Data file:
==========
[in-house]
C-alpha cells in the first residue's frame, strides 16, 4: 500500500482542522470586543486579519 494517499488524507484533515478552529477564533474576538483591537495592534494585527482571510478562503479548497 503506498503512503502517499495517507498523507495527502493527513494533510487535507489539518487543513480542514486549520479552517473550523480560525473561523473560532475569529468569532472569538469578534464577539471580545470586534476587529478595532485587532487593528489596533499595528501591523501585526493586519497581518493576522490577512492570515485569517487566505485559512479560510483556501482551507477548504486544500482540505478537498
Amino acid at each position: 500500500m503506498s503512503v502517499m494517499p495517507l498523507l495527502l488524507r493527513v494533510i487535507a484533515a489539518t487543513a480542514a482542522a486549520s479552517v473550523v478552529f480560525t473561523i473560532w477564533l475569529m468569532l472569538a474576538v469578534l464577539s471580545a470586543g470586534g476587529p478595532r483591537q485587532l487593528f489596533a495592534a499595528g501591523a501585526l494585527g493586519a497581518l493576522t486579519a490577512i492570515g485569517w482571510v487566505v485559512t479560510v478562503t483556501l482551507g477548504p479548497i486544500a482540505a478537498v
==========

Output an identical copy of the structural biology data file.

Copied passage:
[in-house]
C-alpha cells in the first residue's frame, strides 16, 4: 500500500482542522470586543486579519 494517499488524507484533515478552529477564533474576538483591537495592534494585527482571510478562503479548497 503506498503512503502517499495517507498523507495527502493527513494533510487535507489539518487543513480542514486549520479552517473550523480560525473561523473560532475569529468569532472569538469578534464577539471580545470586534476587529478595532485587532487593528489596533499595528501591523501585526493586519497581518493576522490577512492570515485569517487566505485559512479560510483556501482551507477548504486544500482540505478537498
Amino acid at each position: 500500500m503506498s503512503v502517499m494517499p495517507l498523507l495527502l488524507r493527513v494533510i487535507a484533515a489539518t487543513a480542514a482542522a486549520s479552517v473550523v478552529f480560525t473561523i473560532w477564533l475569529m468569532l472569538a474576538v469578534l464577539s471580545a470586543g470586534g476587529p478595532r483591537q485587532l487593528f489596533a495592534a499595528g501591523a501585526l494585527g493586519a497581518l493576522t486579519a490577512i492570515g485569517w482571510v487566505v485559512t479560510v478562503t483556501l482551507g477548504p479548497i486544500a482540505a478537498v